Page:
Liu Zhen studied Indology, Tibetology and Sinology at Universität-München, Germany from 2001-2008. He is currently a professor in the National Institute for Advanced Humanistic Studies, and Director of the Center for Gandhian and Indian Studies, at Fudan University. His research specialties are Veda and Vedic literature, comparisons between Chinese and Indian literature, Indian Mahā- and Hīna-yāna Buddhism, comparisons of Indian, Tibetan and Chinese Buddhist documents, Sanskrit manuscripts and Indian and Central Asian art.

Cosponsored with Harvard Yenching Institute


Partition Project: Focus Group Discussion

START
Wed, Feb 1, 2017 at 07:00pm

END
Wed, Feb 1, 2017 at 07:30pm

VENUE
CGIS South, S050
Harvard University

ADDRESS
CGIS South, S050
Harvard University
1730 Cambridge Street
Cambridge MA

Special Event

About the group discussion:

Please join us after the Seminar Series event for a brief group discussion to share reflections on the presentation. The newest initiative, the 1947 Partition Stories ‘Looking Back’ project, is a collaborative effort to extend the lessons from Partition into today. Our goal is to reflect on how the consequences of Partition have manifested and extend these questions into the future. We will be welcoming any thoughts and direction from the group.

About the crowd sourcing project:

The project is part of an initiative to create an accessible archive to digitize the stories, records, and reflections of the 1947 Partition of British India in crowd proportions. Our goal is to create an online community inviting personal and shared memories of Partition to preserve the realities experienced and enrich the historical knowledge of the event. We aim to use the history shared in this community to tell the true story of the societal effects of the largest migration in history.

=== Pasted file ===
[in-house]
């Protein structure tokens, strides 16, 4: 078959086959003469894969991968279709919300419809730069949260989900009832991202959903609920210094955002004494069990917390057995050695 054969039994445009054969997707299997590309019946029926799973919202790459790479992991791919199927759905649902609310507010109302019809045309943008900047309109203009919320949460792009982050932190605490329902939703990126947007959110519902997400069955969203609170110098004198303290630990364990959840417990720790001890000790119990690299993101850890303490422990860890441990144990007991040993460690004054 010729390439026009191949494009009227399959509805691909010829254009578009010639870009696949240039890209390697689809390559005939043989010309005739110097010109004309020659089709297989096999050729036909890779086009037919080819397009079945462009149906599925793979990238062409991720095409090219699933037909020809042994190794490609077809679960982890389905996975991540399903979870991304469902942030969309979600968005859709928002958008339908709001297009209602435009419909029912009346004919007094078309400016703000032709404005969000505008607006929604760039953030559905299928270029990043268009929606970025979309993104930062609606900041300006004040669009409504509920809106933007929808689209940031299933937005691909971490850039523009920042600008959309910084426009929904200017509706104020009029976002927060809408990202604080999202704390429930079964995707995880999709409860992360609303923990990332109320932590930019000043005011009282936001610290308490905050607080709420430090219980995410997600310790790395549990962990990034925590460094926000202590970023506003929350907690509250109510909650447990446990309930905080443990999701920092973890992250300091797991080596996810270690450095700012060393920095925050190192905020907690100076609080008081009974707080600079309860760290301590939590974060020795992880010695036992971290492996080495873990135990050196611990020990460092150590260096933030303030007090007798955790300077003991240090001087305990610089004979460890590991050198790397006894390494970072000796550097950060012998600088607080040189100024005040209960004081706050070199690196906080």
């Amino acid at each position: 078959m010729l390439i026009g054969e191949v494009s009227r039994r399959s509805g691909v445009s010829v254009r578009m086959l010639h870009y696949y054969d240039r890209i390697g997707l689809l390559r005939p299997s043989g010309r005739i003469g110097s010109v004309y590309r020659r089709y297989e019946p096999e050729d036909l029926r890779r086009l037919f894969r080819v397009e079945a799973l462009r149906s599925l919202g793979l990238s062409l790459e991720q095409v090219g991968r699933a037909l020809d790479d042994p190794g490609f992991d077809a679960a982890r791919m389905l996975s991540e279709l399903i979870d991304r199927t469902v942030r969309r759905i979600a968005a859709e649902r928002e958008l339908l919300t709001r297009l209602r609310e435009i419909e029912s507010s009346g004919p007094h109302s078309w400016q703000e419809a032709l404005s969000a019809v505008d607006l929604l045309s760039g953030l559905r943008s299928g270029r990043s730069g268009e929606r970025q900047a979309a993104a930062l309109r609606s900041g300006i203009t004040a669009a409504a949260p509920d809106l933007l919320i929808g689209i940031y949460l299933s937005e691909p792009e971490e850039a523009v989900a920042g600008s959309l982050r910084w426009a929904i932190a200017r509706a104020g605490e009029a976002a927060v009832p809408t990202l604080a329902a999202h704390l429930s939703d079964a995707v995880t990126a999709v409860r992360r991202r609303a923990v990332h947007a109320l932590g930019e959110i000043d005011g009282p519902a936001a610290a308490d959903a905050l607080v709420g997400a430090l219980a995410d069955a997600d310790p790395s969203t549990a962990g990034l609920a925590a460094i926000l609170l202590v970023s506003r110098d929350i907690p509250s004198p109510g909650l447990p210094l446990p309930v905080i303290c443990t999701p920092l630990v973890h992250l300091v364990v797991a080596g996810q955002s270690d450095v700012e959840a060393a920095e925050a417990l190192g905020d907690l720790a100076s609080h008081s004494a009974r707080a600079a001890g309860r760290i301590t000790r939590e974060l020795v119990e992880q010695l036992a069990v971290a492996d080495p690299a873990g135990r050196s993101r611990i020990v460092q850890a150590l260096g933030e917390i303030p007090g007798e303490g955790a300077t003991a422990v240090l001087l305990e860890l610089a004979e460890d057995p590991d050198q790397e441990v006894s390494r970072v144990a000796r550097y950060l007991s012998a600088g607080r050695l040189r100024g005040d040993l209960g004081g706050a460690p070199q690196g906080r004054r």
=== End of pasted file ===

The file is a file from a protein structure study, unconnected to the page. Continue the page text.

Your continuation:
This group discussion will take place directly after the Partition Seminar on Feb. 1. Attendance of the seminar is not required.

Add to your calendar.


Enfranchising Your Own? Experimental Evidence on Bureaucrat Diversity and Election Bias

START
Fri, Apr 7, 2017 at 02:00pm

END
Fri, Apr 7, 2017 at 04:00pm

VENUE
CGIS South, S153
Harvard University

ADDRESS
CGIS South, S153
Harvard University
1730 Cambridge Street
Cambridge, MA 02138

Joint Seminar on South Asian Politics

Yusuf Neggers, Postdoctoral Fellow, Watson Institute, Brown University

Simon Chauchard, Assistant Professor of Government Department, Dartmouth College

Chair: Ashutosh Varshney, Sol Goldman Professor of Political Science and International and Public Affairs, Director of the Brown-India Initiative

Read the seminar paper.

Cosponsored with the Center for Contemporary South Asia at the Wat­son Insti­tute at Brown Uni­ver­sity, the Weath­er­head Cen­ter for Inter­na­tional Affairs, and the MIT Cen­ter for Interna­tional Studies

 


Coins as Historical Puzzles: Examples from Ancient India

START
Wed, Apr 5, 2017 at 04:00pm

END
Wed, Apr 5, 2017 at 05:30pm